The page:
Google has patched a flaw that allowed attackers to circumvent the web giant's two-factor login system and hijack victims' accounts. Researchers at Duo Security said anyone could bypass a Google account's two-step verification system, reset its master password and gain full control of the profile simply by capturing one of the …
Why aren't vendors going to client certs?
I don't understand why folks like Google just don't start requiring the client side to have a cert, and forcing the link to be authenticated on both sides - similar to the way SSH works.
Yes, you have to provide a drool-resistant mechanism to set everything up - but you could pretty easily have the app set up the client side cert at account creation time, and instruct the user to save their private key to a flash drive (or SD card for a phone).
Did I read this right?
"The vulnerability, originally flagged up to Google in July 2012, was patched last week, freeing Duo Security to go public with its discovery.".
So basically Google took half a year to fix a rather nasty flaw in its authentication system. And although Google deemed the risk factor to be low I think one of the reasons it was low was because it didn't make it out in the open. Yet...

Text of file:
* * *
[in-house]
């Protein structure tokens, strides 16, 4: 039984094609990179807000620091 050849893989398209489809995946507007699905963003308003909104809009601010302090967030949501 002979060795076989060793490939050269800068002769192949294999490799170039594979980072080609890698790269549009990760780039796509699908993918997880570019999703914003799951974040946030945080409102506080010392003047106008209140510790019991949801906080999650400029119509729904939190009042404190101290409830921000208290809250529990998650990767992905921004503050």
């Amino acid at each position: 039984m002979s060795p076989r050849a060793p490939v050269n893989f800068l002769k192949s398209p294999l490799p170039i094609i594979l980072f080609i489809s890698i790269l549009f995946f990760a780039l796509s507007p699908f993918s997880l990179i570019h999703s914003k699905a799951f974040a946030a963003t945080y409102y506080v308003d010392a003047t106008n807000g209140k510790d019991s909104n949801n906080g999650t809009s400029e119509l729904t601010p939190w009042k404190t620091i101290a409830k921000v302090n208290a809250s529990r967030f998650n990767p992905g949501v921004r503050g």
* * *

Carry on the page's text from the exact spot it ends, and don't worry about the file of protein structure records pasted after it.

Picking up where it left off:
But shouldn't Google out of all firms realize that there is no security through obscurity? The very moment this would have gotten out in the open then there'd be a serious problem, then what ?
Never understood how these ASPs work
Go there, press this button, copy this, paste it here. Now you can access this thing you want.
To put it simply, I have no clue how this is used. Good thing that I don't need to.
But Google has stamped out 99.7% of hijacks
According to another article I read on ElReg.....yet this was happening for almost a year, really........
Re: But Google has stamped out 99.7% of hijacks
Doesn't mean anybody was actually using the security hole. Getting hold of these ASPs probably meant gaining access to the victim's computer in the first place, and then there were easier solutions.
2 is larger than 1. Is it "advanced"?
Solutions based on the 2-factor authentication generally provide more or less higher security than 1-factor solution unless deployed stupidly, not the least because 2 is larger than 1. But it does means that it is advanced. The honour of being "advanced" should be given to our ancestors who found that 2 is larger than 1.
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